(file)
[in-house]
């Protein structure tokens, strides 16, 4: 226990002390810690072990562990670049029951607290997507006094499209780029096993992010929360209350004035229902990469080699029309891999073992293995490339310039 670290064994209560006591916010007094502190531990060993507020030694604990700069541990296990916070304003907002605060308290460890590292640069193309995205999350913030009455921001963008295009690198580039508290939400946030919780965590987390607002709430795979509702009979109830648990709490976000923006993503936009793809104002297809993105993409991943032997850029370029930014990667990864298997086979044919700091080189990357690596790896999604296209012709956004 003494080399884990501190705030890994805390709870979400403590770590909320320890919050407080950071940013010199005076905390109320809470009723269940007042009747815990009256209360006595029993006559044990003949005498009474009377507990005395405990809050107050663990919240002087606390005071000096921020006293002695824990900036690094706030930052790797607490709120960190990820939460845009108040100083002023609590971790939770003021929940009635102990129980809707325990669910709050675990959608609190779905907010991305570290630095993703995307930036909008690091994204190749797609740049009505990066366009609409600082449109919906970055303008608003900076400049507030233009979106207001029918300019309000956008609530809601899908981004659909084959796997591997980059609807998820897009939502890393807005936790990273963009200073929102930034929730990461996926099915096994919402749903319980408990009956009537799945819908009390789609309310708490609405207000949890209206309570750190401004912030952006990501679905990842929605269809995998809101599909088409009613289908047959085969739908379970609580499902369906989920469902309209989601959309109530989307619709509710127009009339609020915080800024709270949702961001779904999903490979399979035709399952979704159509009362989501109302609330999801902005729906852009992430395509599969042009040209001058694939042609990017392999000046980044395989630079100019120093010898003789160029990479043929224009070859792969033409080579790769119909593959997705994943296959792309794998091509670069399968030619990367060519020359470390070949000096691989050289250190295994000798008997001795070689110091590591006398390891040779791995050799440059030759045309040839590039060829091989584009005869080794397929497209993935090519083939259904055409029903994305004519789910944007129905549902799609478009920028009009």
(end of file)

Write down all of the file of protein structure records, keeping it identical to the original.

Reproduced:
[in-house]
């Protein structure tokens, strides 16, 4: 226990002390810690072990562990670049029951607290997507006094499209780029096993992010929360209350004035229902990469080699029309891999073992293995490339310039 670290064994209560006591916010007094502190531990060993507020030694604990700069541990296990916070304003907002605060308290460890590292640069193309995205999350913030009455921001963008295009690198580039508290939400946030919780965590987390607002709430795979509702009979109830648990709490976000923006993503936009793809104002297809993105993409991943032997850029370029930014990667990864298997086979044919700091080189990357690596790896999604296209012709956004 003494080399884990501190705030890994805390709870979400403590770590909320320890919050407080950071940013010199005076905390109320809470009723269940007042009747815990009256209360006595029993006559044990003949005498009474009377507990005395405990809050107050663990919240002087606390005071000096921020006293002695824990900036690094706030930052790797607490709120960190990820939460845009108040100083002023609590971790939770003021929940009635102990129980809707325990669910709050675990959608609190779905907010991305570290630095993703995307930036909008690091994204190749797609740049009505990066366009609409600082449109919906970055303008608003900076400049507030233009979106207001029918300019309000956008609530809601899908981004659909084959796997591997980059609807998820897009939502890393807005936790990273963009200073929102930034929730990461996926099915096994919402749903319980408990009956009537799945819908009390789609309310708490609405207000949890209206309570750190401004912030952006990501679905990842929605269809995998809101599909088409009613289908047959085969739908379970609580499902369906989920469902309209989601959309109530989307619709509710127009009339609020915080800024709270949702961001779904999903490979399979035709399952979704159509009362989501109302609330999801902005729906852009992430395509599969042009040209001058694939042609990017392999000046980044395989630079100019120093010898003789160029990479043929224009070859792969033409080579790769119909593959997705994943296959792309794998091509670069399968030619990367060519020359470390070949000096691989050289250190295994000798008997001795070689110091590591006398390891040779791995050799440059030759045309040839590039060829091989584009005869080794397929497209993935090519083939259904055409029903994305004519789910944007129905549902799609478009920028009009």